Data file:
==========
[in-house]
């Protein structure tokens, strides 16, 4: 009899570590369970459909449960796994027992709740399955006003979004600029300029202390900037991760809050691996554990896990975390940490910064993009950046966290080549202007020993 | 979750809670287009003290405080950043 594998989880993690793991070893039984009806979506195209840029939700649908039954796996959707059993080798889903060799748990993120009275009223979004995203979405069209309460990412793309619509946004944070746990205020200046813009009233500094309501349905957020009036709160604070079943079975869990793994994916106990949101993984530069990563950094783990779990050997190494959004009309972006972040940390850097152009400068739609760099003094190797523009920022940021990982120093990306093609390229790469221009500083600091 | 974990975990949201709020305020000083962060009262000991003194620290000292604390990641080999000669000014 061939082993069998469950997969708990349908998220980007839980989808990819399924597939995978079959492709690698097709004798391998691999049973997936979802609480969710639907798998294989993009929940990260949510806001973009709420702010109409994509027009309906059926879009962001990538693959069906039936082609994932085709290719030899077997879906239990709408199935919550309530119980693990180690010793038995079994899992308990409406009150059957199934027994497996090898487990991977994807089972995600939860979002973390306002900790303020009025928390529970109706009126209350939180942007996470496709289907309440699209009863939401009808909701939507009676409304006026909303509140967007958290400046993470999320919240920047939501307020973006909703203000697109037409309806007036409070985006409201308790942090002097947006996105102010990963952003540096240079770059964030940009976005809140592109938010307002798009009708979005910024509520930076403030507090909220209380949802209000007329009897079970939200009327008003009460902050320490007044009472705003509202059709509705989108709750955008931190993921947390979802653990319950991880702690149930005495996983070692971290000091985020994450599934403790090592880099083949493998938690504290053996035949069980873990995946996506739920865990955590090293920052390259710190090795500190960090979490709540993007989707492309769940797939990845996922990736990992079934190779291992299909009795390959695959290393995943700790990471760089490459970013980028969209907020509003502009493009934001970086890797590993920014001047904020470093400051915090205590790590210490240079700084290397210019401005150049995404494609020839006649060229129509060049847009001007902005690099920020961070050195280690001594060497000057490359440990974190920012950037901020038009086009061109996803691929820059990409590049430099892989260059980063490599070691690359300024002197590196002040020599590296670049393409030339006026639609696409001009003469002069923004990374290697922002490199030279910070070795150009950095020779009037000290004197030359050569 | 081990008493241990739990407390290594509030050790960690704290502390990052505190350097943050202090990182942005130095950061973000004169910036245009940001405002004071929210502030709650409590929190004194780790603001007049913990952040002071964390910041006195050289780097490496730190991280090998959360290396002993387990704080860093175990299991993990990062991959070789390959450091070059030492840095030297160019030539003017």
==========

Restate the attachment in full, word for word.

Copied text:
[in-house]
């Protein structure tokens, strides 16, 4: 009899570590369970459909449960796994027992709740399955006003979004600029300029202390900037991760809050691996554990896990975390940490910064993009950046966290080549202007020993 | 979750809670287009003290405080950043 594998989880993690793991070893039984009806979506195209840029939700649908039954796996959707059993080798889903060799748990993120009275009223979004995203979405069209309460990412793309619509946004944070746990205020200046813009009233500094309501349905957020009036709160604070079943079975869990793994994916106990949101993984530069990563950094783990779990050997190494959004009309972006972040940390850097152009400068739609760099003094190797523009920022940021990982120093990306093609390229790469221009500083600091 | 974990975990949201709020305020000083962060009262000991003194620290000292604390990641080999000669000014 061939082993069998469950997969708990349908998220980007839980989808990819399924597939995978079959492709690698097709004798391998691999049973997936979802609480969710639907798998294989993009929940990260949510806001973009709420702010109409994509027009309906059926879009962001990538693959069906039936082609994932085709290719030899077997879906239990709408199935919550309530119980693990180690010793038995079994899992308990409406009150059957199934027994497996090898487990991977994807089972995600939860979002973390306002900790303020009025928390529970109706009126209350939180942007996470496709289907309440699209009863939401009808909701939507009676409304006026909303509140967007958290400046993470999320919240920047939501307020973006909703203000697109037409309806007036409070985006409201308790942090002097947006996105102010990963952003540096240079770059964030940009976005809140592109938010307002798009009708979005910024509520930076403030507090909220209380949802209000007329009897079970939200009327008003009460902050320490007044009472705003509202059709509705989108709750955008931190993921947390979802653990319950991880702690149930005495996983070692971290000091985020994450599934403790090592880099083949493998938690504290053996035949069980873990995946996506739920865990955590090293920052390259710190090795500190960090979490709540993007989707492309769940797939990845996922990736990992079934190779291992299909009795390959695959290393995943700790990471760089490459970013980028969209907020509003502009493009934001970086890797590993920014001047904020470093400051915090205590790590210490240079700084290397210019401005150049995404494609020839006649060229129509060049847009001007902005690099920020961070050195280690001594060497000057490359440990974190920012950037901020038009086009061109996803691929820059990409590049430099892989260059980063490599070691690359300024002197590196002040020599590296670049393409030339006026639609696409001009003469002069923004990374290697922002490199030279910070070795150009950095020779009037000290004197030359050569 | 081990008493241990739990407390290594509030050790960690704290502390990052505190350097943050202090990182942005130095950061973000004169910036245009940001405002004071929210502030709650409590929190004194780790603001007049913990952040002071964390910041006195050289780097490496730190991280090998959360290396002993387990704080860093175990299991993990990062991959070789390959450091070059030492840095030297160019030539003017």